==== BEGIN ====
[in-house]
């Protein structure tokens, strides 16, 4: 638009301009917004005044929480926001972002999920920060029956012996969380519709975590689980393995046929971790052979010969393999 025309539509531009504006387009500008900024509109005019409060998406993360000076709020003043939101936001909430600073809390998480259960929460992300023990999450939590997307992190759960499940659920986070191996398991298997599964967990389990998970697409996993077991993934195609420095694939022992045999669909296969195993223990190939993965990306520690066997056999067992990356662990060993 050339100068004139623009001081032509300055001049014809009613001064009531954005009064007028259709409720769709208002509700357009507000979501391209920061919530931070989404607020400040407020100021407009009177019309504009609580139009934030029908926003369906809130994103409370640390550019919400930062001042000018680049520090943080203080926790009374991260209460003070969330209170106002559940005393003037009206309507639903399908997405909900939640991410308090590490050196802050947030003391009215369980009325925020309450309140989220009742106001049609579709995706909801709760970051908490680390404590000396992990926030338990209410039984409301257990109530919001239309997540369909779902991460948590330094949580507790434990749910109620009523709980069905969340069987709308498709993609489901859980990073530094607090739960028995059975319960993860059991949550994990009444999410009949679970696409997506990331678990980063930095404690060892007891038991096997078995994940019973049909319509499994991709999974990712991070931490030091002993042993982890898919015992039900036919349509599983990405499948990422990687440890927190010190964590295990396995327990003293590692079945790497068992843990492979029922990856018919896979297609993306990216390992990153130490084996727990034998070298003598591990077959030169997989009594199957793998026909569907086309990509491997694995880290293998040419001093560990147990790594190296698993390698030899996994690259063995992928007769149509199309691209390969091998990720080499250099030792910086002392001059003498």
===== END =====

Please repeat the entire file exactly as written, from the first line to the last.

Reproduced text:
[in-house]
């Protein structure tokens, strides 16, 4: 638009301009917004005044929480926001972002999920920060029956012996969380519709975590689980393995046929971790052979010969393999 025309539509531009504006387009500008900024509109005019409060998406993360000076709020003043939101936001909430600073809390998480259960929460992300023990999450939590997307992190759960499940659920986070191996398991298997599964967990389990998970697409996993077991993934195609420095694939022992045999669909296969195993223990190939993965990306520690066997056999067992990356662990060993 050339100068004139623009001081032509300055001049014809009613001064009531954005009064007028259709409720769709208002509700357009507000979501391209920061919530931070989404607020400040407020100021407009009177019309504009609580139009934030029908926003369906809130994103409370640390550019919400930062001042000018680049520090943080203080926790009374991260209460003070969330209170106002559940005393003037009206309507639903399908997405909900939640991410308090590490050196802050947030003391009215369980009325925020309450309140989220009742106001049609579709995706909801709760970051908490680390404590000396992990926030338990209410039984409301257990109530919001239309997540369909779902991460948590330094949580507790434990749910109620009523709980069905969340069987709308498709993609489901859980990073530094607090739960028995059975319960993860059991949550994990009444999410009949679970696409997506990331678990980063930095404690060892007891038991096997078995994940019973049909319509499994991709999974990712991070931490030091002993042993982890898919015992039900036919349509599983990405499948990422990687440890927190010190964590295990396995327990003293590692079945790497068992843990492979029922990856018919896979297609993306990216390992990153130490084996727990034998070298003598591990077959030169997989009594199957793998026909569907086309990509491997694995880290293998040419001093560990147990790594190296698993390698030899996994690259063995992928007769149509199309691209390969091998990720080499250099030792910086002392001059003498």